What does the RRR+ team do? The Results-Based REDD+ (RRR+) team helps develop in-country expertise for reporting to the Reducing Emissions for Deforestation and Degradation mechanism. Specifically, we support developing countries building their capacity for measuring, verifying, and reporting greenhouse gas (GHG) emissions to the United Nations Framework Convention on Climate Change (UNFCCC).
Why do rainforest countries need greenhouse gas inventories? Because rainforests absorb greenhouse gasses, they are an essential nature-based solution for fighting climate change. Measuring how rainforests are doing helps manage their preservation. Greenhouse gas inventories (GHGIs) help countries find ways to protect their forests and access REDD+ results-based finance.
The area we focus on measuring is emissions sources and reductions in the agriculture, forests, and other land use (AFOLU) sector, which includes rainforests. CfRN’s RRR+ team makes sure that rainforest countries are aware of the latest guidelines, decisions, and methods for collecting the best data available.
Milena Nino (left) with Congo participants during REDD+ training (2019)
How has RRR+ training amplified the voice of rainforest nations in climate negotiations, such as the UN’s annual Conference of the Parties? Our trainings have empowered national teams who now participate in UN negotiations. Additionally, they are part of the UNFCCC Roster of Experts and have become regional coordinators. They are the voice that represents the views of their communities.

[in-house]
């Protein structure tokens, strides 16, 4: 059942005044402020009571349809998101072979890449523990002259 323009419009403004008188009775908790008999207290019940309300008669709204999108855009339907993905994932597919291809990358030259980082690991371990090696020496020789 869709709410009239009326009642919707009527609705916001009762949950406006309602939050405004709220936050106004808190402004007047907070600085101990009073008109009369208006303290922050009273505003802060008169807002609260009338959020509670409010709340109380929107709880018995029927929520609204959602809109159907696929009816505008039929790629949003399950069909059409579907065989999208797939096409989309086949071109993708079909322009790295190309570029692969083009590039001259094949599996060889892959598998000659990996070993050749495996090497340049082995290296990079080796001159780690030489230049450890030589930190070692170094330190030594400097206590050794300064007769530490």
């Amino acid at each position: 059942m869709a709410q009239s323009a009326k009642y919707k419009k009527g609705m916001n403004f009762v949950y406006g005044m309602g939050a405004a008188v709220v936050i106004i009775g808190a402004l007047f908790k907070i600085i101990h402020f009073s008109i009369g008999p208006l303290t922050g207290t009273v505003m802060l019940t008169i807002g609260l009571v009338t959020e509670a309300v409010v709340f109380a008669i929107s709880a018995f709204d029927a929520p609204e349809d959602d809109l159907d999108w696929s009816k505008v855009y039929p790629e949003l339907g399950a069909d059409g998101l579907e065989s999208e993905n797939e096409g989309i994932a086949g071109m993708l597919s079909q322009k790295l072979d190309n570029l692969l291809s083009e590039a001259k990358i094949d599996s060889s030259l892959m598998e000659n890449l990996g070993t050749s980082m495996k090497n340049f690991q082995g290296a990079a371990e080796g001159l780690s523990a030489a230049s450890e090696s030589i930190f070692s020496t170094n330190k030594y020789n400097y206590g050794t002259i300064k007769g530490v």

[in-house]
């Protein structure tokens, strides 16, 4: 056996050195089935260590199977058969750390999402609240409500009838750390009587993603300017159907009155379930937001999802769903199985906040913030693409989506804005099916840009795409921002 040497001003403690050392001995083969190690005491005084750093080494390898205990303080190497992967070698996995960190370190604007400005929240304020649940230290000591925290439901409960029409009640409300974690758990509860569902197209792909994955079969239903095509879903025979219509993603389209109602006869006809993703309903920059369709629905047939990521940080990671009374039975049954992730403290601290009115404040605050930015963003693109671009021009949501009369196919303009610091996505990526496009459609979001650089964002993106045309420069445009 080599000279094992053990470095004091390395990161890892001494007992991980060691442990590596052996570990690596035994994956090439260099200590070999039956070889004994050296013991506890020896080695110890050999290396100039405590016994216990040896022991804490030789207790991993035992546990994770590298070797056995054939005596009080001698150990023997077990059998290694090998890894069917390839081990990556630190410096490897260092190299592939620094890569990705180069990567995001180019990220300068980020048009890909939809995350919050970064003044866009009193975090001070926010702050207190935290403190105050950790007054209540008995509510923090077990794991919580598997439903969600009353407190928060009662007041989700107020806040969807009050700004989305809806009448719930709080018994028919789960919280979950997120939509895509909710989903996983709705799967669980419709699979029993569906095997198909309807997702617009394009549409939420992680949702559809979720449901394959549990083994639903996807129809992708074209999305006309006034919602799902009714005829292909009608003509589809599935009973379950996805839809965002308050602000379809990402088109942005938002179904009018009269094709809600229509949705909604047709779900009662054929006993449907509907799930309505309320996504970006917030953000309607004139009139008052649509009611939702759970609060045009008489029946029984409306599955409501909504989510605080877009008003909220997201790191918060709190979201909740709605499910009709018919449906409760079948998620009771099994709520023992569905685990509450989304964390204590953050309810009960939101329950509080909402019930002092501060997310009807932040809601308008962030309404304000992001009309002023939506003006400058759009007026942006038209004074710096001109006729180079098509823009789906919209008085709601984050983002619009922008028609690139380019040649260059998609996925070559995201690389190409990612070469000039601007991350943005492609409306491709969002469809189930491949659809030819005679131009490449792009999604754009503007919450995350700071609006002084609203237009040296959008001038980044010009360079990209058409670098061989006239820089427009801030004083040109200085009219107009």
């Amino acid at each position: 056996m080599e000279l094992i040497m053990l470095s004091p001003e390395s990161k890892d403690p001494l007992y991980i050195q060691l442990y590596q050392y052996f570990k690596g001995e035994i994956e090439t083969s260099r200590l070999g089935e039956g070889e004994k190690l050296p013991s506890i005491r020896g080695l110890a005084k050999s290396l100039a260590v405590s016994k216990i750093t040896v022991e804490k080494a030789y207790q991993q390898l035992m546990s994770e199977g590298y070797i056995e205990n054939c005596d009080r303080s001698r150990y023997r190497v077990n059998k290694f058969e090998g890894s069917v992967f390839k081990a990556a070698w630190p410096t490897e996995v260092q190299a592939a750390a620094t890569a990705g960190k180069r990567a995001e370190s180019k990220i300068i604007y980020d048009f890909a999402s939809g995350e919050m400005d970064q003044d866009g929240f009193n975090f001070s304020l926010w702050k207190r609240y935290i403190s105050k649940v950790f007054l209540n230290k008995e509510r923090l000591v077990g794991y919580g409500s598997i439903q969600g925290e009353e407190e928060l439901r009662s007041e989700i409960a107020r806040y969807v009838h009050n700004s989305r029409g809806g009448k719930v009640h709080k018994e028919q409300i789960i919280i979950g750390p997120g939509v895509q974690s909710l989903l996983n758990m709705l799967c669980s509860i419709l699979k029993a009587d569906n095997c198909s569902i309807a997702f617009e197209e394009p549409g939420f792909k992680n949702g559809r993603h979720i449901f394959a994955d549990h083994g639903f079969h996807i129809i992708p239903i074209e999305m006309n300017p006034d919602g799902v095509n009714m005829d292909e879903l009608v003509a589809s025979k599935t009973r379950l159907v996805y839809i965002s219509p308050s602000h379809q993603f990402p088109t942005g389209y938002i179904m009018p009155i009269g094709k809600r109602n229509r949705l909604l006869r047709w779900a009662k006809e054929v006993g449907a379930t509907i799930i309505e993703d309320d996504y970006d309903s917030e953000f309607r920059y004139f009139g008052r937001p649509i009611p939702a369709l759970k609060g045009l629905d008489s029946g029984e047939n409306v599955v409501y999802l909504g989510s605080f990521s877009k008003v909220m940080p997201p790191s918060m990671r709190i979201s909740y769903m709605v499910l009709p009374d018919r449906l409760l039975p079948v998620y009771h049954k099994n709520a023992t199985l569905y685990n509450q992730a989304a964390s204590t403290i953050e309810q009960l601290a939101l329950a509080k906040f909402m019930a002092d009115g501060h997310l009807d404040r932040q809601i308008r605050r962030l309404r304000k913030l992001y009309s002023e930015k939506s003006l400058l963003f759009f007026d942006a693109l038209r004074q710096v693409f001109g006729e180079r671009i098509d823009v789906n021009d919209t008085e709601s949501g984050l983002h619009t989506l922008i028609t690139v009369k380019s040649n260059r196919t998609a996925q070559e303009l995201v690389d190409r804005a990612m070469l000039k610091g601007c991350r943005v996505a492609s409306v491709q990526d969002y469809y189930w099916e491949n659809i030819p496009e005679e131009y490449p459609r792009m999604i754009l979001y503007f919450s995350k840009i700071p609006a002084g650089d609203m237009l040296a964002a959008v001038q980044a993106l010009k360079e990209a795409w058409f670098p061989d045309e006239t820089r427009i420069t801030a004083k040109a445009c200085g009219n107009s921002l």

How does this GHGI work dovetail with the Paris Agreement? The countries we advise use GHGIs from the AFOLU sector as inputs for their REDD+ measurement and reporting. For the estimations of the sector emissions and removals, the Intergovernmental Panel on Climate Change (IPCC) guidelines for measuring AFOLU are applied. These work seamlessly with the Paris Agreement and help measure progress toward each country’s Paris Agreement pledge to reduce emissions, referred to as a nationally determined contribution (NDC).
What is your background? I’m an environmental engineer from Colombia. I have a master’s degree in Environmental Forestry from the University of Wales and a second master’s in Agricultural Development from the University of Copenhagen in Denmark. I also have three years of doctoral research on carbon accounting in different forest types and peatlands. I studied in Jamaica at the University of the West Indies, where I was on scholarship from the IPCC Prize, awarded by the Prince of Monaco II Foundation.
What inspired you to do this work? My dad was a big influence. He is a civil engineer in Colombia, specializing in water management. We would hike, cross rivers, and visit multiple towns within the water district he oversaw. I saw the impact his decisions had on people.
Growing up and studying in Colombia allowed me to see how magnificent nature is, and I simply fell in love with tropical forests. During my studies, we went on field trips to the Amazon and the Pacific jungles, Gorgona and Providencia Islands. We went to the desert, dry forests, the savannahs, areas with unique biodiversity. I loved interacting with a wide range of local communities, including remote indigenous tribes. I wanted to make a difference preserving the rainforests, and I saw how much positive impact I could have through CfRN.
How does the RRR+ team work together across so many countries? Our team of technical and policy advisors is about 12 people. Teamwork is key for our success. We manage multiple countries, each with its own timeline and set of technical requirements. We are very tight and are always supporting each other. We communicate all the time — we must, to ensure that the countries we support meet the deadlines and fulfill the expectations they set for themselves.
As a team, we build upon experience. We are constantly improving and creating new tools and solutions for each of the gaps we encounter along the way.